Western students and the Bellingham community gathered in Fairhaven courtyard for the Earth Day Festival on Sat., April 25. The festival approached sustainability education and involvement through games and hands-on experiences.
Western programs held booths at the festival at 12 p.m.-6 p.m., to share information about social issues and sustainability. About 100 people attended the festival, which was the last event of Earth Week.
One of the programs represented was the Green Energy Fee Program. They talked about the how the program receives $300,000 every year from student fees, which goes towards student projects for sustainability. One of their past projects was installing water bottle refilling stations around campus.
People were asked to write down on a board their answer to “What would you do with $300,000 for WWU sustainability?” One answer on the board was solar paneled sidewalks. For more information on the program: http://www.wwu.edu/sustain/programs/gef.
At the booth for WWU Sustainable Transportation, people taught visitors how to attach plastic containers to the back of their bikes.
Representatives from WWU Zero Waste program invited people to play a game called “Fish, Learn, Win.”
In the game, people used home-made fishing poles to retrieve a bag, made of T-shirts and tank-tops, filled with material items and pictures of food. “We teach them how to sort each item in labeled buckets; compost, paper, plastic, glass, tin and landfill,” Gwen Larned said, the coordinator for Zero Waste Western Campaign. Their goal is to have Western waste production in landfill reduced to zero. For more information: http://www.wwu.edu/sustain/programs/zero-waste.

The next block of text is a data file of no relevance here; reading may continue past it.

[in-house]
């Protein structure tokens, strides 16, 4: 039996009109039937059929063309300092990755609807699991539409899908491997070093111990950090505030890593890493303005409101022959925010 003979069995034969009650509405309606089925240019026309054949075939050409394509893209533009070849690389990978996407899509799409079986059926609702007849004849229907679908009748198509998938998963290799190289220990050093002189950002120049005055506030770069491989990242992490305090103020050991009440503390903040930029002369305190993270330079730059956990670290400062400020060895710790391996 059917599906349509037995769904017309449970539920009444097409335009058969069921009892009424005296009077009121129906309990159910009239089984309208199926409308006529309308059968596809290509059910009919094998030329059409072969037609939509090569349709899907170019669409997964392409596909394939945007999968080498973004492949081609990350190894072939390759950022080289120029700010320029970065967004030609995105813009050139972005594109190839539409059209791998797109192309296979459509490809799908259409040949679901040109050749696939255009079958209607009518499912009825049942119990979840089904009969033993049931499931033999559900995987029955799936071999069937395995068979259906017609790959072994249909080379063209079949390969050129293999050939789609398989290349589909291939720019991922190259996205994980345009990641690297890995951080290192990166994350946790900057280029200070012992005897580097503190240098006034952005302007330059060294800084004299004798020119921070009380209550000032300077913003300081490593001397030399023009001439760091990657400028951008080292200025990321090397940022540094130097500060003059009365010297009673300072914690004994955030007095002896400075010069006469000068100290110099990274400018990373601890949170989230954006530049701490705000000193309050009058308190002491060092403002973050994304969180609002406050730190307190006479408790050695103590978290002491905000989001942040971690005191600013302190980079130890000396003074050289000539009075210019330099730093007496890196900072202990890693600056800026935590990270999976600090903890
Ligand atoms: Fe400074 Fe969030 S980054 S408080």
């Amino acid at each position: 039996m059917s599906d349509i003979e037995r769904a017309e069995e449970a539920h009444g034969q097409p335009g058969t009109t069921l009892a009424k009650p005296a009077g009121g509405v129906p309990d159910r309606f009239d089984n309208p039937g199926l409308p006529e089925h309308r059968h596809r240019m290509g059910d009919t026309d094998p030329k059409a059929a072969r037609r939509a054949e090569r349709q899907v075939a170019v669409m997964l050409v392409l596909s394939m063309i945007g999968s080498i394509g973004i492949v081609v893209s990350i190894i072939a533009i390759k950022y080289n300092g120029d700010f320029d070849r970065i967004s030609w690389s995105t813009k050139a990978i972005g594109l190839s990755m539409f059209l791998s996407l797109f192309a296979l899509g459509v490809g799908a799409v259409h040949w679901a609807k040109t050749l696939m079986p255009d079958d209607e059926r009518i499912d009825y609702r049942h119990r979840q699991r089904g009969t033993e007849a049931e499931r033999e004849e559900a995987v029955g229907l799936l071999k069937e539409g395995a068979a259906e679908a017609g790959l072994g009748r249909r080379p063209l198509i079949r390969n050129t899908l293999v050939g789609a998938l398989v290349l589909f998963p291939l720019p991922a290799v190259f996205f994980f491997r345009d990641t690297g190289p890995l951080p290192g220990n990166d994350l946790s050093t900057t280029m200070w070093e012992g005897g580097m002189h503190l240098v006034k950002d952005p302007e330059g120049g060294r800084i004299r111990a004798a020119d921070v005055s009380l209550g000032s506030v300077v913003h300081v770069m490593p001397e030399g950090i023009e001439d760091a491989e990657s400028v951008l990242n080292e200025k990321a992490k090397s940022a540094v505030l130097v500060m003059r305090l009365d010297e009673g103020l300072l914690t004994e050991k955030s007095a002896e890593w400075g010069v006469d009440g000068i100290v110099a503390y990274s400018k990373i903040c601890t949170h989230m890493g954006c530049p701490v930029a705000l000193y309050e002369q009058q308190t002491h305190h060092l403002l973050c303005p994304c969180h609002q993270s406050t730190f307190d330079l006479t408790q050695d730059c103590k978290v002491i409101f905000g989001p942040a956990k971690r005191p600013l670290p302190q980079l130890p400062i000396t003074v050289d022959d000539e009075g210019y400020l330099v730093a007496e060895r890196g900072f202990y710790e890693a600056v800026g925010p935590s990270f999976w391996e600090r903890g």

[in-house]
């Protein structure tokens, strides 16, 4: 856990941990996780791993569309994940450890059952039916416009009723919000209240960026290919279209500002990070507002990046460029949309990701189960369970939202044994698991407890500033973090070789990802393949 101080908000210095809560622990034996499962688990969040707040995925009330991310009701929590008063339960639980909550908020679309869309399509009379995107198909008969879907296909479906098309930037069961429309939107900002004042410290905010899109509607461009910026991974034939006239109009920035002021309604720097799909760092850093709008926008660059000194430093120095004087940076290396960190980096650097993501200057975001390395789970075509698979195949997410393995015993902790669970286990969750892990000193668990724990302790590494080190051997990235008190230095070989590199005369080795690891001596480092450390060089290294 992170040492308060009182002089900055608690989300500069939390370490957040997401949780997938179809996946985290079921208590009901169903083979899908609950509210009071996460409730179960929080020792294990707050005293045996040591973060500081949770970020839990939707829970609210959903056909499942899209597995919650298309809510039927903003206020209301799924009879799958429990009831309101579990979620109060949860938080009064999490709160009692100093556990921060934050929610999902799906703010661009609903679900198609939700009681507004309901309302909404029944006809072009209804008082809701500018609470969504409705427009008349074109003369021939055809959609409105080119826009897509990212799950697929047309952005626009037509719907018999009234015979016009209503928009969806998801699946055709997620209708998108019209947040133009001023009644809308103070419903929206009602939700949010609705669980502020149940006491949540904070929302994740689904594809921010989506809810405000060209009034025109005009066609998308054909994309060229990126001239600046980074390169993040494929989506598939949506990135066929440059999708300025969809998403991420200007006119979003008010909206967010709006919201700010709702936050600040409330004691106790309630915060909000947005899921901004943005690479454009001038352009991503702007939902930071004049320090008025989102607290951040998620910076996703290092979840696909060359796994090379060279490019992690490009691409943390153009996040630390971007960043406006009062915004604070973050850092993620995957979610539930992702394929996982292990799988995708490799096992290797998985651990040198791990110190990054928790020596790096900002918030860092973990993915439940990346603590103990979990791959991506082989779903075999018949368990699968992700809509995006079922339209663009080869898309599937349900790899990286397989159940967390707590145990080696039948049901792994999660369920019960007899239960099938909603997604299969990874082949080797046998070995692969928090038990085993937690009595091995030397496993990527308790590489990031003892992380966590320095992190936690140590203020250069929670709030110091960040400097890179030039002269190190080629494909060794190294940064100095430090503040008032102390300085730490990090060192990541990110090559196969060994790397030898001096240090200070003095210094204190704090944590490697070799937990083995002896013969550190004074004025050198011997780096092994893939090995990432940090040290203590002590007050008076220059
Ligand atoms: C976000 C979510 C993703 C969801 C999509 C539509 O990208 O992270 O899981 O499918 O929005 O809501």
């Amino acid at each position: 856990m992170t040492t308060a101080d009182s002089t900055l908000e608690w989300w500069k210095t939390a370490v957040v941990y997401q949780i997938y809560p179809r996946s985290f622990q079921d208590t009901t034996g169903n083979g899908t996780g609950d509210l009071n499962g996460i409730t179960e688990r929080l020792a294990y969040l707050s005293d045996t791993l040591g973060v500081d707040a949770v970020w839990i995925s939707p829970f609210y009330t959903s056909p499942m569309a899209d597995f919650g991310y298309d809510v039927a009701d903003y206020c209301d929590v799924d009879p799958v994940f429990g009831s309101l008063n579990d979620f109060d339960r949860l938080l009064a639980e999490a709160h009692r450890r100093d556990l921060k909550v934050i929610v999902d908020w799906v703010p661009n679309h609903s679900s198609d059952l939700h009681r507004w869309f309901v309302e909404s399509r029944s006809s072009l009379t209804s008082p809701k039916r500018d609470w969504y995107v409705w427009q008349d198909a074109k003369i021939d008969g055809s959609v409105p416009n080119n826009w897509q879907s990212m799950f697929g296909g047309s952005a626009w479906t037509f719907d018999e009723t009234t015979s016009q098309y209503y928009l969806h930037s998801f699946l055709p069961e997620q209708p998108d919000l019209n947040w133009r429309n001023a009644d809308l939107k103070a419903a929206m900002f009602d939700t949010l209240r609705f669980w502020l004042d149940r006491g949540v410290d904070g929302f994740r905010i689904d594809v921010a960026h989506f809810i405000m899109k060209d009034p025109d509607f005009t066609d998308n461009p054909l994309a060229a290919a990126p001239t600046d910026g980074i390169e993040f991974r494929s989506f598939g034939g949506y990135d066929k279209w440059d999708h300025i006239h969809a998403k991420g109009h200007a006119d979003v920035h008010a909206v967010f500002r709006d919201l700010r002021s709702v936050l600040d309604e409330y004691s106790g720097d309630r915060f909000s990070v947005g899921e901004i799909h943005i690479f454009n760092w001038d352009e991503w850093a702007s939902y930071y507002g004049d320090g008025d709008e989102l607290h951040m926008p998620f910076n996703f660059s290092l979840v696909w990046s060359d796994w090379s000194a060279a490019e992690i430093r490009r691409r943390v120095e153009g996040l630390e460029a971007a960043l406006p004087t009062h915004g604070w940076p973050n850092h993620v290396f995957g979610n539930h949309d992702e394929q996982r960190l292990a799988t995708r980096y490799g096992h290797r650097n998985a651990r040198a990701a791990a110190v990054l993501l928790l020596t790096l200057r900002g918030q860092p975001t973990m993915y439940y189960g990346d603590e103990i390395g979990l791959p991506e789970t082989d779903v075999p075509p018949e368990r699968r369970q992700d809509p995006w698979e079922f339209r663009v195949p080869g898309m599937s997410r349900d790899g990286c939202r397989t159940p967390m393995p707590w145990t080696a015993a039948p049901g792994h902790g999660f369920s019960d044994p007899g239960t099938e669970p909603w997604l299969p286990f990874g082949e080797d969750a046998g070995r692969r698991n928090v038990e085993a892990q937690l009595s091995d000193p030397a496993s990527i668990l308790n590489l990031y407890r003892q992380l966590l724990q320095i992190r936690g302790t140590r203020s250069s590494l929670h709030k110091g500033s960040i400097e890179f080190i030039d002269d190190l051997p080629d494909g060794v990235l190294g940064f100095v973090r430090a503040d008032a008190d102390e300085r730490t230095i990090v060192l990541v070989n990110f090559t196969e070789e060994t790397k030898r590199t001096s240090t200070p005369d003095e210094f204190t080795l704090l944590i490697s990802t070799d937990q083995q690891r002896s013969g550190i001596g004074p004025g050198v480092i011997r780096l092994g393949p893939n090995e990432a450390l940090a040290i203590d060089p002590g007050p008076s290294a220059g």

Students for Sustainable Water also quizzed people on their knowledge of water issues. “One of the questions we ask people is what global percentage of Earth’s water drinkable? Some would say 15 percent, but it’s actually 3 percent,” freshman Cassidy Eklof said. The club wanted to know how much people know about water, then teach them about water sustainability, Eklof said.
At the festival, members of the Community Food Co Op provided information on waste reduction. The co-op provides “Healthy Connections Classes” April-June featuring cooking, nutrition and wellness. Store locations are in downtown Bellingham and Cordata. For more information: http://www.communityfood.coop.
The band, Polecat, performed during the festival. There were workshops on various topics of sustainability and social issues. For example, the workshop, “Farm-worker Struggles, Environmental Justice and Student Solidarity,” focused on experiences of migrant farm-workers in Whatcom and Skagit counties.